NEW YORK (Reuters) - The U.S. Justice Department plans to file a civil lawsuit against Fiat Chrysler Automobiles NV (FCHA.MI) over excess diesel emissions as early as this week if no agreement is reached with the Italian-American automaker, two sources briefed on the matter said on Wednesday.
The U.S. Environmental Protection Agency in January accused FCA of illegally using undisclosed software to allow excess diesel emissions in about 104,000 cars and SUVs, the result of a probe that stemmed from regulators’ investigation of rival Volkswagen AG (VOWG_p.DE).
The EPA and California Air Resources Board have been in talks with FCA about the excess emissions and whether the agencies would approve the sale of 2017 FCA diesel models.
A federal judge in California has set a May 24 hearing on a series of lawsuits filed by owners of vehicles against Fiat Chrysler and the Justice Department is expected to file its action by then if no agreement is reached.
FCA said on Wednesday it believed that any litigation would be “counterproductive” to ongoing discussions with the EPA and California Air Resources Board.
The company added that “in the case of any litigation, FCA US will defend itself vigorously, particularly against any claims that the company deliberately installed defeat devices to cheat U.S. emissions tests.”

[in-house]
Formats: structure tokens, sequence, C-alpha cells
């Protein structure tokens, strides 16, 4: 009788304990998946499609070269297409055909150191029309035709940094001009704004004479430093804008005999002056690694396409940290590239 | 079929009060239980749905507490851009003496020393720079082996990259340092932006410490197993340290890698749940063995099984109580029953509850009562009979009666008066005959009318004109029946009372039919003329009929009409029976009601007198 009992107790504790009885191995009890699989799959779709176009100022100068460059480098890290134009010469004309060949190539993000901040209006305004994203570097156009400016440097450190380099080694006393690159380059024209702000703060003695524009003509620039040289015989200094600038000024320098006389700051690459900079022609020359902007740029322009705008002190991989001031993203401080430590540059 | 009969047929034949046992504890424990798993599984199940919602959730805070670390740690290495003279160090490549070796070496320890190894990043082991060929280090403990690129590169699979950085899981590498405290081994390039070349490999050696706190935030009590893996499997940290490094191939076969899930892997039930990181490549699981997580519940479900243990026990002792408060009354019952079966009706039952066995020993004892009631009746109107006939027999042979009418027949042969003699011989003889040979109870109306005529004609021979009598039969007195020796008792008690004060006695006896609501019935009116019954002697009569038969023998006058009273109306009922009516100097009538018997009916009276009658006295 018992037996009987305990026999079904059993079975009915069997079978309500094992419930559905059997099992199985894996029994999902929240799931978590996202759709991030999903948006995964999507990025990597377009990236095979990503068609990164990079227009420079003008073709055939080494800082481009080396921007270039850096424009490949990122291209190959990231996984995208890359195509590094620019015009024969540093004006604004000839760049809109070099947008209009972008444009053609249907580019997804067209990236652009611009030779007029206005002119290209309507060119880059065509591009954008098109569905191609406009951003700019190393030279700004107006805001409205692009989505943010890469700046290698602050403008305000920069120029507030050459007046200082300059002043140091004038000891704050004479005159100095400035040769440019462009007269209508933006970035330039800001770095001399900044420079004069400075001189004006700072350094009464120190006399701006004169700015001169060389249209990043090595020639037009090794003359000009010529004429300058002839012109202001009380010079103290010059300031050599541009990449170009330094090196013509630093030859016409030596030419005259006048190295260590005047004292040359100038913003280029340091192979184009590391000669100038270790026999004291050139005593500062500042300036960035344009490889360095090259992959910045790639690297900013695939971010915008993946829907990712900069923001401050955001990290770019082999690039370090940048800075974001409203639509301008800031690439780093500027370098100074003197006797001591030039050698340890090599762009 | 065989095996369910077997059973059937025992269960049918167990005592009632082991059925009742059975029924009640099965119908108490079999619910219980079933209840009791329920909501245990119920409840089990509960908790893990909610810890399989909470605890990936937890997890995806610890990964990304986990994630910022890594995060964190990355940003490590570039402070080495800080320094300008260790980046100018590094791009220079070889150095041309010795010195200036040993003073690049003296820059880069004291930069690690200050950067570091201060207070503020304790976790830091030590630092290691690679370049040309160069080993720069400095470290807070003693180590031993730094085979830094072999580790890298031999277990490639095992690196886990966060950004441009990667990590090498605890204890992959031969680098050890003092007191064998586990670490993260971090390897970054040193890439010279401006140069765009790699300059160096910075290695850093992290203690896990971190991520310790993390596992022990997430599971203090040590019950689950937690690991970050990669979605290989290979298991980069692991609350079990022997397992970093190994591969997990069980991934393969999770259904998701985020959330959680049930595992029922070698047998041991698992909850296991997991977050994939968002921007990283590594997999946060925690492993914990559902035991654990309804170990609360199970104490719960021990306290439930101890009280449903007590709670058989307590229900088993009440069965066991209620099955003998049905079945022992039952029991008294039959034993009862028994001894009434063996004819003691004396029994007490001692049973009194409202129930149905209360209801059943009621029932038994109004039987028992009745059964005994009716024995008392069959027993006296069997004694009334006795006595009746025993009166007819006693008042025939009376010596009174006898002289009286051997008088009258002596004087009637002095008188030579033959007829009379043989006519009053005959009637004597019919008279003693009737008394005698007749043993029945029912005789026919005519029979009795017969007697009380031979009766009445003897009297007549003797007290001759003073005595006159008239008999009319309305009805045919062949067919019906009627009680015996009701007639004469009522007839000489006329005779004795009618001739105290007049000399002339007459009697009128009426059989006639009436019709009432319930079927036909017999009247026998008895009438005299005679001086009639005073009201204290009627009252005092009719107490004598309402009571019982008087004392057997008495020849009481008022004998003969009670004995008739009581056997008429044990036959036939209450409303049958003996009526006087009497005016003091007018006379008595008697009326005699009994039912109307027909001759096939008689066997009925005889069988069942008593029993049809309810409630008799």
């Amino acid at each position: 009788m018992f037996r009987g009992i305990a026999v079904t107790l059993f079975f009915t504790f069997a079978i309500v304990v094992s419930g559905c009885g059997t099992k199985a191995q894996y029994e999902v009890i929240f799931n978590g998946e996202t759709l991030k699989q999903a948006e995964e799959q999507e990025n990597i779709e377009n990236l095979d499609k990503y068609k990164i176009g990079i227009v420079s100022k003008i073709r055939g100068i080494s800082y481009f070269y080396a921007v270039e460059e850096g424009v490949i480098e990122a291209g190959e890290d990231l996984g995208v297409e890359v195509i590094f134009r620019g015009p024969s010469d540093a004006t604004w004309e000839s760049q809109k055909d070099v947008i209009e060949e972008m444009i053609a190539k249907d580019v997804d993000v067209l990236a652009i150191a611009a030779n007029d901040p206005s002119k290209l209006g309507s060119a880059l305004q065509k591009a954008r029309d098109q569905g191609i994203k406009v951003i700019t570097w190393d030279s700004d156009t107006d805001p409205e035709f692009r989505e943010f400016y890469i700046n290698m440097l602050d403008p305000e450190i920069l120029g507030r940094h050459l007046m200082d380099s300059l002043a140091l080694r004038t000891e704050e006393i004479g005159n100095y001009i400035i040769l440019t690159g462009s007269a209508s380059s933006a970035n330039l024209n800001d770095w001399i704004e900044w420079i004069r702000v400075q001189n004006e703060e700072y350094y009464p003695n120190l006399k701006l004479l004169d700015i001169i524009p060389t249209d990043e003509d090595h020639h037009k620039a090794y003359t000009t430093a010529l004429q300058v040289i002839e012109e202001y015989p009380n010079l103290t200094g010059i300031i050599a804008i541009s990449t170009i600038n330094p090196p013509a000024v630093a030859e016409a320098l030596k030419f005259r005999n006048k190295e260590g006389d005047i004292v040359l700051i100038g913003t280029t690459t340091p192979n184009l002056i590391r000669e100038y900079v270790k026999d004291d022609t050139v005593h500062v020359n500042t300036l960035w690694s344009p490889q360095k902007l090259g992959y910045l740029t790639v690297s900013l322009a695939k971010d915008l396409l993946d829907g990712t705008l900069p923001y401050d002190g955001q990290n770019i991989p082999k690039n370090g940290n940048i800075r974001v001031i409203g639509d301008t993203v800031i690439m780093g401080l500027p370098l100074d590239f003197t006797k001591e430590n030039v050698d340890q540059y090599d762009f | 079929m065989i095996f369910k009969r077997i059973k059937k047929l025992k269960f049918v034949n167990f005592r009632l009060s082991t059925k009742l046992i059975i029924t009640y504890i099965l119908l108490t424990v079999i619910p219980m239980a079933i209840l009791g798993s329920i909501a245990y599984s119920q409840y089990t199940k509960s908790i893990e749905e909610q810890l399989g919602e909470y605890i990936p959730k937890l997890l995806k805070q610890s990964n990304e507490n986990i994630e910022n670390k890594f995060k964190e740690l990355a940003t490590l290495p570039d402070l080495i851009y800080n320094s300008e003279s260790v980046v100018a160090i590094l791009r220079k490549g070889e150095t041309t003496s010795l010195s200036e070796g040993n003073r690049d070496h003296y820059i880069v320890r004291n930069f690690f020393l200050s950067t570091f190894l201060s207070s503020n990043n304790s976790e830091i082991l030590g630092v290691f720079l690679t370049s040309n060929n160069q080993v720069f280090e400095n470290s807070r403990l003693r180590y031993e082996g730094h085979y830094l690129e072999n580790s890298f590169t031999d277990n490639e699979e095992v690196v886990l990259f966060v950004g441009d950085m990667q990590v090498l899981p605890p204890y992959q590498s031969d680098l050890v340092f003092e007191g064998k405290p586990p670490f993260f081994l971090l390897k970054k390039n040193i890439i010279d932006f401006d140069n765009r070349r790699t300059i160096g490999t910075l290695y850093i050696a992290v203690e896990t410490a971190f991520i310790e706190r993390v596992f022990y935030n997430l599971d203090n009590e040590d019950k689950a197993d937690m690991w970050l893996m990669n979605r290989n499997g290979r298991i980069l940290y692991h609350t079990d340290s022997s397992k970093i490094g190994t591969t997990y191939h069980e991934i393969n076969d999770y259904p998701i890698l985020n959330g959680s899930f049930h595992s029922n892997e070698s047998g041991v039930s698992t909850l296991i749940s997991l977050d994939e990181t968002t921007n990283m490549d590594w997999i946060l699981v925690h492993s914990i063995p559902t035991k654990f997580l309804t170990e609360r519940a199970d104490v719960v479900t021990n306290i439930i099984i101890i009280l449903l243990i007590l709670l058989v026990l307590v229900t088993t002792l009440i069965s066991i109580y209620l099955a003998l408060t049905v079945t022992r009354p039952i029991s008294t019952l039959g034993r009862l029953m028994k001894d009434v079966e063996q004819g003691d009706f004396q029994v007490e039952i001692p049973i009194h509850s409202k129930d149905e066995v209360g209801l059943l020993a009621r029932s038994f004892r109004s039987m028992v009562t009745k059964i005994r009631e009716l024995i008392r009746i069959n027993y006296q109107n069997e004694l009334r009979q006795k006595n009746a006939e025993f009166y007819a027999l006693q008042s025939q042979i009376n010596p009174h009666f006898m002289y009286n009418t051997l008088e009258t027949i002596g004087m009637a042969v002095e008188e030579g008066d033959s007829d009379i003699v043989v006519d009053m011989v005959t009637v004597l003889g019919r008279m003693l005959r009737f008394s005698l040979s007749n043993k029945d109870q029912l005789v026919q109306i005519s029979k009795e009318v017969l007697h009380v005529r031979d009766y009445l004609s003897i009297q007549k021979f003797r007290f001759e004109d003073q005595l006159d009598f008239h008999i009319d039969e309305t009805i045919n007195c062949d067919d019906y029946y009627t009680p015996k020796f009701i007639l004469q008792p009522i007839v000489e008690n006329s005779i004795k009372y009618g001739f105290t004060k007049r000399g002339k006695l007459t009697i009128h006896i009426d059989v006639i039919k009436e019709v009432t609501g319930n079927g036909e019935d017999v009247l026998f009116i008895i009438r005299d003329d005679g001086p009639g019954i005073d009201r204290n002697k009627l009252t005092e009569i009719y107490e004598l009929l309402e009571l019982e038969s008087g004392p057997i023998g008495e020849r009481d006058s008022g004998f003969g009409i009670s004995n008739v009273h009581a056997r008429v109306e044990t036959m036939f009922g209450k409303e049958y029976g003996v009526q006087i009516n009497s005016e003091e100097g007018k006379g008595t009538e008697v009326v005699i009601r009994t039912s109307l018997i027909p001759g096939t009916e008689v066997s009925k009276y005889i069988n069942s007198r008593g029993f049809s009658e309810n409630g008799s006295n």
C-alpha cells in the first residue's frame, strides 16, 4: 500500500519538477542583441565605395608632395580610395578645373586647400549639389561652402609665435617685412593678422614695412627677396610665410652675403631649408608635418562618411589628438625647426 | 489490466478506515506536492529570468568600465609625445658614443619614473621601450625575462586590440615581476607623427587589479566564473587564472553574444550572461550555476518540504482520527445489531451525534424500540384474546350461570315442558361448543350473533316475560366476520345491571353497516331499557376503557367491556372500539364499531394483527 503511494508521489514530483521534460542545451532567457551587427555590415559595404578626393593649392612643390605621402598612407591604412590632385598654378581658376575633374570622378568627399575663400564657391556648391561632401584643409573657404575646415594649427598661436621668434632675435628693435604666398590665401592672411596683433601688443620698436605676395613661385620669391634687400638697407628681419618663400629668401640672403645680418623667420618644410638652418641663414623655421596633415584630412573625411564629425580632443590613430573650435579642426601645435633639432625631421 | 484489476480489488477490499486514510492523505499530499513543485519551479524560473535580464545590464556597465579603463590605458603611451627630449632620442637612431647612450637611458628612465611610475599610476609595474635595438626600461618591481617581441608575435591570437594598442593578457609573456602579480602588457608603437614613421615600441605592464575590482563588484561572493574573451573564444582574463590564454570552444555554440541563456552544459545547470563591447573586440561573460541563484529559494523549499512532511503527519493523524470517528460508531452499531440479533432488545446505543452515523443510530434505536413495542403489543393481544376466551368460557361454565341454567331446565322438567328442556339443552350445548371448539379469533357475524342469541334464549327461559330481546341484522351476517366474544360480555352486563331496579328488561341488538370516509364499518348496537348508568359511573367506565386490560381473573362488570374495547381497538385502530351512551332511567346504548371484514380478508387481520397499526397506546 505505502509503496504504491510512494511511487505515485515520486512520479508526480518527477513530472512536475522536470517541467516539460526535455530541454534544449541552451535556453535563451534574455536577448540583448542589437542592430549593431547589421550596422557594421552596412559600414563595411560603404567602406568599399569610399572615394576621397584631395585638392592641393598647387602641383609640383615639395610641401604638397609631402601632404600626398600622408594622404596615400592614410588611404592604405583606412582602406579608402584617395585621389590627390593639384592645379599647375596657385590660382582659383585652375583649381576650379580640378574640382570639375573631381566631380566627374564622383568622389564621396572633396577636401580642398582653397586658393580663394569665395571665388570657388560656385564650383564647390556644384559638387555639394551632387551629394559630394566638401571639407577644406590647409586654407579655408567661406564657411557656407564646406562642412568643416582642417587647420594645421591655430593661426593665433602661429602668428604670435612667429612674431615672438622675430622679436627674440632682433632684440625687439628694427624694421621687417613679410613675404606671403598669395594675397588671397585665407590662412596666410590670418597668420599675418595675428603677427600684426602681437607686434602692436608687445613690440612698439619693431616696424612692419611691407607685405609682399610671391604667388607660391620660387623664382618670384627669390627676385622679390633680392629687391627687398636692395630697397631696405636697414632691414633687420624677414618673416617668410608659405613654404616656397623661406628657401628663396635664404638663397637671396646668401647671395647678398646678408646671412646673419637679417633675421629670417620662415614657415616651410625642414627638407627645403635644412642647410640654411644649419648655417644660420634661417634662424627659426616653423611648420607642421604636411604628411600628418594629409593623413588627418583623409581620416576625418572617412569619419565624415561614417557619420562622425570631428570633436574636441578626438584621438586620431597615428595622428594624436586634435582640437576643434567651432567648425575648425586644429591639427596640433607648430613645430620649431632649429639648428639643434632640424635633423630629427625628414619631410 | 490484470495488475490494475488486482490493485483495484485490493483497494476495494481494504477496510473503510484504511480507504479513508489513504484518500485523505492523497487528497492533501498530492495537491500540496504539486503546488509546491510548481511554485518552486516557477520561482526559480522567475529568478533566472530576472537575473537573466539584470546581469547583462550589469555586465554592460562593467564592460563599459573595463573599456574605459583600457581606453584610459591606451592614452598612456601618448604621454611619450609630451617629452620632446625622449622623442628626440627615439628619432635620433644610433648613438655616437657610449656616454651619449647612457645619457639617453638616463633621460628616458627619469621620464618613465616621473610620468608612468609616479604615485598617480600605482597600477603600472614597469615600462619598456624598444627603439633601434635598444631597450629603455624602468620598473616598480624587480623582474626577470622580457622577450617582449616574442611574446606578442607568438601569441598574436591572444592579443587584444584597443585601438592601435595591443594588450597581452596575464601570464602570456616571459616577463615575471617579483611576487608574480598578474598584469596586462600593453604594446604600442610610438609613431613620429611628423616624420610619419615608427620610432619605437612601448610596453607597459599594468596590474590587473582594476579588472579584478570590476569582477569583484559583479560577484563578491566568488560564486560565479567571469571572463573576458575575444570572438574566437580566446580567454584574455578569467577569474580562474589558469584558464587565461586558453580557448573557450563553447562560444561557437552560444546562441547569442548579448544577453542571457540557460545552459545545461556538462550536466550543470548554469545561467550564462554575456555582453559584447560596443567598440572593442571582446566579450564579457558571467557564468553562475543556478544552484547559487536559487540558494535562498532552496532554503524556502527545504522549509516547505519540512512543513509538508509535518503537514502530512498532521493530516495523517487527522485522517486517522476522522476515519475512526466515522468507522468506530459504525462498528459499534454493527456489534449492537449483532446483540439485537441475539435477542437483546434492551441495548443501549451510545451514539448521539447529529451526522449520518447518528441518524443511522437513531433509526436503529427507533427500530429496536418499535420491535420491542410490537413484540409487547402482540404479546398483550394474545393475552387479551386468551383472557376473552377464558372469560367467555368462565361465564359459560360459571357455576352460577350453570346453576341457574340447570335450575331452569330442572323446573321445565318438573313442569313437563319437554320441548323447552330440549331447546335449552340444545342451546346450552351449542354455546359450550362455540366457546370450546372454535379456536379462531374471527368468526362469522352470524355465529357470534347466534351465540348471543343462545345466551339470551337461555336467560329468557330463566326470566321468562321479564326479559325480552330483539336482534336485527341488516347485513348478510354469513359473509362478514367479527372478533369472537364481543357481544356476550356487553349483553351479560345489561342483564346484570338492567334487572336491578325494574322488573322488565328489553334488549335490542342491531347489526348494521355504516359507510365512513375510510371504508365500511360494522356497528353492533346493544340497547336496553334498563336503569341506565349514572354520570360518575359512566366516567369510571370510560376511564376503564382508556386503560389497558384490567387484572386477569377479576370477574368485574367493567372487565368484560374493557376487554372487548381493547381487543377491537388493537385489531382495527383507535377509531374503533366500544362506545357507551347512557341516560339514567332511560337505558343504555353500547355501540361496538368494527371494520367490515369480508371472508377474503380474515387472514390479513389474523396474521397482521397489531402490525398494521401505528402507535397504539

The Justice Department took the same procedural step in early 2016 against Volkswagen, nearly four months after the German company admitted using software to emit excess diesel emissions in nearly 500,000 vehicles.
The Justice Department has had an ongoing criminal investigation into FCA’s conduct since last year, Reuters reported in January. The probe has turned up internal emails written in Italian and other documents about engine development and emissions issues, sources briefed on the probe said.
U.S. regulators said FCA failed to disclose engine management software in 104,000 U.S. 2014-2016 Jeep Grand Cherokees and Dodge Ram 1500 trucks with 3.0-liter diesel engines.
The European Commission has launched legal action against Italy for failing to respond to allegations of emission-test cheating by Fiat Chrysler in a procedure that could lead to the country being taken to court.
The EPA has said the maximum possible fine against FCA could be $4.6 billion.
In February, FCA said it had received requests for information and subpoenas from U.S. federal and state authorities, including the Securities and Exchange Commission, for diesel issues.
In total, VW has agreed to spend up to $25 billion to address U.S. claims from owners, environmental regulators, states and dealers and offered to buyback polluting U.S. vehicles.
Reporting by David Shepardson; Editing by Richard Chang and Lisa Shumaker